You hear that phrase a lot. It’s cliche. Trite. Hackneyed. Whatever word you want to use for it, it’s almost universally agreed that it’s a phrase so often repeated that it has lost its meaning.
But not here. Not with Dane Jackson.
The paddling prodigy isn’t just the latest Blenders Entourage athlete. As a water kayaking/kayak freestyle professional, he’s not only at the top of his game—he’s altogether different.
A proud Tennessee native, Dane Jackson was born in July 1993 to father, Eric, and mother, Kristine. In case you recognize the name, yes, his dad is that Eric—Eric "EJ" Jackson, world-champion freestyle kayaker and founder of Jackson Kayak, one of the top kayak brands in the world.
Needless to say, when your pops has been the world freestyle champion four times (1993, 2001, 2005, 2007) and has left such an indelible imprint on the sport, there can be some major expectations for any son or daughter. But for Dane, it’s never been about unseating his father on the kayak throne. It’s been about living his passion and delivering his gifts to the world in a way only he can.
You would think having such an accomplished father would automatically mean smooth sailing for Dane Jackson, but no matter who you are, life is never without its challenges.
Dane was born premature and weighed in under two pounds in the NICU (Newborn Intensive Care Unit). Like so many others in that unit, he wasn’t expected to survive. At least, not by most.
In speaking to Sports Illustrated in 2015, Eric Jackson explained: “I was ‘clearly in denial’ as I didn’t accept the chance that Dane might not live, and while other little babies were dying around him [in the NICU], I knew he’d be fine.”
Dad was right. Dane would be more than fine. He traded the NICU for the loving confines of his family’s RV, where he would spend more than six months out of the year traveling to kayak competitions with his dad and benefiting from his tutelage. In the early years, that meant finding new play spots in various rivers and streams, but as time passed, Dane would take up his father’s mantle in the kayaking world.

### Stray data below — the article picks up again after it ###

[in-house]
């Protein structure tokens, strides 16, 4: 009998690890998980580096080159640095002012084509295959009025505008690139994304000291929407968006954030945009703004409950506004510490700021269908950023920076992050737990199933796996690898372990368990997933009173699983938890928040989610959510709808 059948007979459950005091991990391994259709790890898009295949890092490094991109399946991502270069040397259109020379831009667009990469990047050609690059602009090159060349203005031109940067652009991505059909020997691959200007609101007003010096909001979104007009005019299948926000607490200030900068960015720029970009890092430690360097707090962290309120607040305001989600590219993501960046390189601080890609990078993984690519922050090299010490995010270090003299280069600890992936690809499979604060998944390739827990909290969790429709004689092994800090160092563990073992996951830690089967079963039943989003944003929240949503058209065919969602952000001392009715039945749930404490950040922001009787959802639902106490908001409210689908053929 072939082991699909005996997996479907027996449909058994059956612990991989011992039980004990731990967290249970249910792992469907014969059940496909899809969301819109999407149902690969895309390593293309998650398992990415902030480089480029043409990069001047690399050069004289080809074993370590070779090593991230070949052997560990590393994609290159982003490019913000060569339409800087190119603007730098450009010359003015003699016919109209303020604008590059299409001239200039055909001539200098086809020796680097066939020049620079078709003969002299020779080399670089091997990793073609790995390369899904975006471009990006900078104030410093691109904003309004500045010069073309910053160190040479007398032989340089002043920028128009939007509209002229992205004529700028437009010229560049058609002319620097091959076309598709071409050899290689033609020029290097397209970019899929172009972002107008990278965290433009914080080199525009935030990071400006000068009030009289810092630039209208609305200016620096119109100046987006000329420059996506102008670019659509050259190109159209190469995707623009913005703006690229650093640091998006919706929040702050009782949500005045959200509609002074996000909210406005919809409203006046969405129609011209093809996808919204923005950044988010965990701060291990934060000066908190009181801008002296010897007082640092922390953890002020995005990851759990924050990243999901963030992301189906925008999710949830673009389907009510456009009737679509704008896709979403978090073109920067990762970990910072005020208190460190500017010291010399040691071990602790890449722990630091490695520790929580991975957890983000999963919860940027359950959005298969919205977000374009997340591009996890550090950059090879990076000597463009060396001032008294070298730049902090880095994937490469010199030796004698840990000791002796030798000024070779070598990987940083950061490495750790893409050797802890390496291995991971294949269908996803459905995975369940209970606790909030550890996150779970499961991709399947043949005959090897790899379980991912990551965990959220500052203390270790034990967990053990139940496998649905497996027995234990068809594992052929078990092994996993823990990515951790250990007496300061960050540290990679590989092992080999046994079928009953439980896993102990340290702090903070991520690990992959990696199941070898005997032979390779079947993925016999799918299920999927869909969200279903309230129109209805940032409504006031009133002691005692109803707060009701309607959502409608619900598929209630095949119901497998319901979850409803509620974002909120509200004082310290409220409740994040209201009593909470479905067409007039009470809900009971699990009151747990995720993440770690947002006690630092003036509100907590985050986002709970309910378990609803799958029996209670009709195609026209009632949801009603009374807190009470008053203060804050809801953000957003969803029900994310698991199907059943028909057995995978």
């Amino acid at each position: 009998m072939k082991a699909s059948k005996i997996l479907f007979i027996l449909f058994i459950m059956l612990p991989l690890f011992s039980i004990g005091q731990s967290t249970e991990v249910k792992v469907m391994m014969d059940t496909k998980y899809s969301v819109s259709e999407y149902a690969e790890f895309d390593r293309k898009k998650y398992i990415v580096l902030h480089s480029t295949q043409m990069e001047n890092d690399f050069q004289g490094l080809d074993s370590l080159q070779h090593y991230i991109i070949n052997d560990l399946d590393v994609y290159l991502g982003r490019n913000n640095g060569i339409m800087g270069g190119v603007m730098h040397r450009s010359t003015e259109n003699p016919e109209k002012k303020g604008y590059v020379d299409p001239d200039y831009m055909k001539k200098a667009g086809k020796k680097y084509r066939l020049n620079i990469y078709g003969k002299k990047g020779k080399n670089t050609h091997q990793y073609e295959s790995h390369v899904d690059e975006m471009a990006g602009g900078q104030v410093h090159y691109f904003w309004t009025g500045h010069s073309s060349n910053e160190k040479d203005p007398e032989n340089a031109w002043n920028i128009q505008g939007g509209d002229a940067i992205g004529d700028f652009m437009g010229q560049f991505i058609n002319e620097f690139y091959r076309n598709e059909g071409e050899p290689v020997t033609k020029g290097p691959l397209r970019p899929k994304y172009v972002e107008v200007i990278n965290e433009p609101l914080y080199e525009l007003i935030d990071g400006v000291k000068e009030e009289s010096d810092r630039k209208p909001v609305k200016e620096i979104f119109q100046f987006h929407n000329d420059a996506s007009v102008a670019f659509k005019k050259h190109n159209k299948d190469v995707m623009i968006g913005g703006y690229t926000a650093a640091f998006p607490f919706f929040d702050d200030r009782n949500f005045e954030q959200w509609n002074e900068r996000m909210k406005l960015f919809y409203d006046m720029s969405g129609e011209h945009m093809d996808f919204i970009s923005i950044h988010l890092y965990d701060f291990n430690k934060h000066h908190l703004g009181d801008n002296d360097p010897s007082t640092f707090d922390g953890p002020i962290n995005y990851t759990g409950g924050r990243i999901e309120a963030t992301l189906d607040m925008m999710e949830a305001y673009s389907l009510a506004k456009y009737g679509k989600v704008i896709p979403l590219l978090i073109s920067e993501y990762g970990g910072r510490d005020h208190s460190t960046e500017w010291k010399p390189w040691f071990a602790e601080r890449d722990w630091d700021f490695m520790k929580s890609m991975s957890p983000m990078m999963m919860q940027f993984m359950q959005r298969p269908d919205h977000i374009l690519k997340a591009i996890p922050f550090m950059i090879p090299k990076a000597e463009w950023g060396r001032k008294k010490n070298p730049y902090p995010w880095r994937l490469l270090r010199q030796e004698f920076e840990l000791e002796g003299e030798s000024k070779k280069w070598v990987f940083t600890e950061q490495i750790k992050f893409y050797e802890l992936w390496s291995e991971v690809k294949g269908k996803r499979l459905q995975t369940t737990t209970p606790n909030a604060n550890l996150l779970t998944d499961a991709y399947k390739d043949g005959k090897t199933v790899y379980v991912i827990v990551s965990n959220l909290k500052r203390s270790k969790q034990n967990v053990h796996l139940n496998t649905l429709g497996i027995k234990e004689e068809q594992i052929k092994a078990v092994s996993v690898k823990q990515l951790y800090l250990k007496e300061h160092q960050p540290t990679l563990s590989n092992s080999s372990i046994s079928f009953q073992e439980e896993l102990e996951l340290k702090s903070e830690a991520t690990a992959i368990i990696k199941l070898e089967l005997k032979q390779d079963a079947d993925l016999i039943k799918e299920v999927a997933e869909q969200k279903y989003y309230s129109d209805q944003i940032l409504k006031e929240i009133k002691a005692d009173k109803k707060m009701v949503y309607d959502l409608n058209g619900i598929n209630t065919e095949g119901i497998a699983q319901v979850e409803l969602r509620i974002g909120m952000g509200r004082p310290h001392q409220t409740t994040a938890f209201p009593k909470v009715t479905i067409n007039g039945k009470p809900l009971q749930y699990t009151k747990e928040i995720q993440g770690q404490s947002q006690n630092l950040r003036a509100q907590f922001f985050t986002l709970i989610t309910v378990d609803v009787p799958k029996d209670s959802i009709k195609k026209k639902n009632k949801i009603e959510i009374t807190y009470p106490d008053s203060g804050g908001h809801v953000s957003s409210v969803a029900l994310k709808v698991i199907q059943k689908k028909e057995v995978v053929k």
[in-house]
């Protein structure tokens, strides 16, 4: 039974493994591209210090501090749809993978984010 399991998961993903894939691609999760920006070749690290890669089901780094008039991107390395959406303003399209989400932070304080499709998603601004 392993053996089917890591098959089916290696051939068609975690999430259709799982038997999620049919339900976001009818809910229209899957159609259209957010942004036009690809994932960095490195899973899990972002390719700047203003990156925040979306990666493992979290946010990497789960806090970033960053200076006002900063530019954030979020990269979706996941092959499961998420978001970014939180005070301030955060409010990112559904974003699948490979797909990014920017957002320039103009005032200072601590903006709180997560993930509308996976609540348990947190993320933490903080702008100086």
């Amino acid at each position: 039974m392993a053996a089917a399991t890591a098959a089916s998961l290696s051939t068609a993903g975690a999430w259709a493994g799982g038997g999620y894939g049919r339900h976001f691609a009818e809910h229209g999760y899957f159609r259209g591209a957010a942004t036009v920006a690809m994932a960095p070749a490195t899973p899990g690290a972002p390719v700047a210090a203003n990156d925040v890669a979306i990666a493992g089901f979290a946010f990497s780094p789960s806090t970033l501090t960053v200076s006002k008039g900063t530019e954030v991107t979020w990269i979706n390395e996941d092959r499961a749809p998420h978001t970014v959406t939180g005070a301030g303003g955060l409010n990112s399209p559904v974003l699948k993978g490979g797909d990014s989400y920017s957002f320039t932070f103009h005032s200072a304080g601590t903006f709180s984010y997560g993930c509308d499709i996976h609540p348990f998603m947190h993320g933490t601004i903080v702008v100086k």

But while it became clear Dane would inherit his dad’s will and passion for the sport of kayaking, he would share something else with him, too: hearing loss.
Dane describes himself as “about 70-percent deaf,” and he has suffered severe hearing loss his entire life (his decorated kayaking sister, Emily, and younger brother KC also suffer from hearing loss). But instead of focusing on the downsides of his condition, Dane has developed ways to successfully adapt, even within the confines of the sport.
Dane told CNN: “Because I’m able to read lips, a lot of times what happens is there’s one person above a rapid that’s looking down at the rapid trying to tell us what’s coming up and the people with me can’t hear them … but read their lips and convey the information to the group.”
“Being able to read lips has allowed me to not miss information that a lot of people wouldn’t be able to hear.”
With the way Dane’s career has progressed, it’s clear that early life challenges have gifted him an unerring perseverance. He crushed virtually every junior world title he participated in and, in 2011, quickly began notching his belt with professional victories, including the Whitewater Grand Prix and the IFC Freestyle World Championships.
Now a 3x Freestyle Kayak World Champion and one of the most accomplished paddlers in the world, Dane has amassed more than 80 first-place finishes in kayaking competitions. He’s also no stranger to absolutely sending it, having launched some serious descents of waterfalls throughout the world. That includes accomplishing a lifelong dream—becoming the first person to survive a 134-foot waterfall drop in the mountains of Salto del Maule, Chile.
Perhaps what best sums up Dane and his journey thus far is what he explained to CNN in February 2020 following the stunt in Chile. When asked to describe when he realized he would make it out of the fall alive, he simply quipped, “Before.”
If that doesn’t represent unshakeable confidence in a life dedicated to Living in Forward Motion, nothing does.
**NOTE: Available video to embed of the 134-foot waterfall event: https://www.youtube.com/watch?v=smXWt9XLOiA